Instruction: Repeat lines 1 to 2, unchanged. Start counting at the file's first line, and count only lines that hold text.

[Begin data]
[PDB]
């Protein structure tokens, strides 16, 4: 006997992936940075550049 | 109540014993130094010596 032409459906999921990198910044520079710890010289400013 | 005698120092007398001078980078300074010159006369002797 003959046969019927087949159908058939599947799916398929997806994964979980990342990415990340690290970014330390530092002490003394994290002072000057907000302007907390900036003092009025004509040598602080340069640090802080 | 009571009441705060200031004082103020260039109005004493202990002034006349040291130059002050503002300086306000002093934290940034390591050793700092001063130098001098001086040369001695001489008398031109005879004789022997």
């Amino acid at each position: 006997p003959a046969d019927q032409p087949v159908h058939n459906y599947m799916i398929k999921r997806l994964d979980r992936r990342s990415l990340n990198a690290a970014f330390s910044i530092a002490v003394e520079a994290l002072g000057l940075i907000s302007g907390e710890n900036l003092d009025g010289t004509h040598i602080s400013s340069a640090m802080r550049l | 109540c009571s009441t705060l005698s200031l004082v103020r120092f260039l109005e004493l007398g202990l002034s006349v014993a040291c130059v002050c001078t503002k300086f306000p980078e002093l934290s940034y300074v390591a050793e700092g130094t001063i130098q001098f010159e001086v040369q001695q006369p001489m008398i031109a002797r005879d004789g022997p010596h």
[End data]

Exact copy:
[PDB]
């Protein structure tokens, strides 16, 4: 006997992936940075550049 | 109540014993130094010596 032409459906999921990198910044520079710890010289400013 | 005698120092007398001078980078300074010159006369002797 003959046969019927087949159908058939599947799916398929997806994964979980990342990415990340690290970014330390530092002490003394994290002072000057907000302007907390900036003092009025004509040598602080340069640090802080 | 009571009441705060200031004082103020260039109005004493202990002034006349040291130059002050503002300086306000002093934290940034390591050793700092001063130098001098001086040369001695001489008398031109005879004789022997």